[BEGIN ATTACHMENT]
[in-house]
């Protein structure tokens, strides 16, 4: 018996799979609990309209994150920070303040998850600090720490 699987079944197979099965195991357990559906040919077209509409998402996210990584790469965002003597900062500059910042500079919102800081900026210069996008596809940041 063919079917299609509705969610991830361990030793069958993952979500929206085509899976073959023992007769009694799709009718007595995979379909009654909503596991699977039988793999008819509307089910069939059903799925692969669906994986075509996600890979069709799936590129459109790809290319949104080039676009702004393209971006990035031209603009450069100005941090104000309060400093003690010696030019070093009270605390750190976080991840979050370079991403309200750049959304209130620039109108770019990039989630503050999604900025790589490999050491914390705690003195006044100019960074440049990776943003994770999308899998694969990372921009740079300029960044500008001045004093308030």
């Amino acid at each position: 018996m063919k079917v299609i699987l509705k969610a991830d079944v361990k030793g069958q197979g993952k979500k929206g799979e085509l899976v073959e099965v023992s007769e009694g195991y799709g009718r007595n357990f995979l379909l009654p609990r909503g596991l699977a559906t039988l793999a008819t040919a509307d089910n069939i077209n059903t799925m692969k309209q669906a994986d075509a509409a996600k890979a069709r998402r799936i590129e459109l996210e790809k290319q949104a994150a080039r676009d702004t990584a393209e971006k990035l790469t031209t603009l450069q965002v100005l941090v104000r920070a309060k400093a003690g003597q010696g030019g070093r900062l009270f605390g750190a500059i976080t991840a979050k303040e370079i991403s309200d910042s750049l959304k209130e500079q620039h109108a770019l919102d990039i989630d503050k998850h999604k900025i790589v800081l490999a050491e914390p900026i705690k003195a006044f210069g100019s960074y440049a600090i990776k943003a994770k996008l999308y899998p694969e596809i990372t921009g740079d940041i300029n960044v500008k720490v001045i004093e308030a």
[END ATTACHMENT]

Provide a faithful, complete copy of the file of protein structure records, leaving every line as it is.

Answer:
[in-house]
């Protein structure tokens, strides 16, 4: 018996799979609990309209994150920070303040998850600090720490 699987079944197979099965195991357990559906040919077209509409998402996210990584790469965002003597900062500059910042500079919102800081900026210069996008596809940041 063919079917299609509705969610991830361990030793069958993952979500929206085509899976073959023992007769009694799709009718007595995979379909009654909503596991699977039988793999008819509307089910069939059903799925692969669906994986075509996600890979069709799936590129459109790809290319949104080039676009702004393209971006990035031209603009450069100005941090104000309060400093003690010696030019070093009270605390750190976080991840979050370079991403309200750049959304209130620039109108770019990039989630503050999604900025790589490999050491914390705690003195006044100019960074440049990776943003994770999308899998694969990372921009740079300029960044500008001045004093308030």
């Amino acid at each position: 018996m063919k079917v299609i699987l509705k969610a991830d079944v361990k030793g069958q197979g993952k979500k929206g799979e085509l899976v073959e099965v023992s007769e009694g195991y799709g009718r007595n357990f995979l379909l009654p609990r909503g596991l699977a559906t039988l793999a008819t040919a509307d089910n069939i077209n059903t799925m692969k309209q669906a994986d075509a509409a996600k890979a069709r998402r799936i590129e459109l996210e790809k290319q949104a994150a080039r676009d702004t990584a393209e971006k990035l790469t031209t603009l450069q965002v100005l941090v104000r920070a309060k400093a003690g003597q010696g030019g070093r900062l009270f605390g750190a500059i976080t991840a979050k303040e370079i991403s309200d910042s750049l959304k209130e500079q620039h109108a770019l919102d990039i989630d503050k998850h999604k900025i790589v800081l490999a050491e914390p900026i705690k003195a006044f210069g100019s960074y440049a600090i990776k943003a994770k996008l999308y899998p694969e596809i990372t921009g740079d940041i300029n960044v500008k720490v001045i004093e308030a």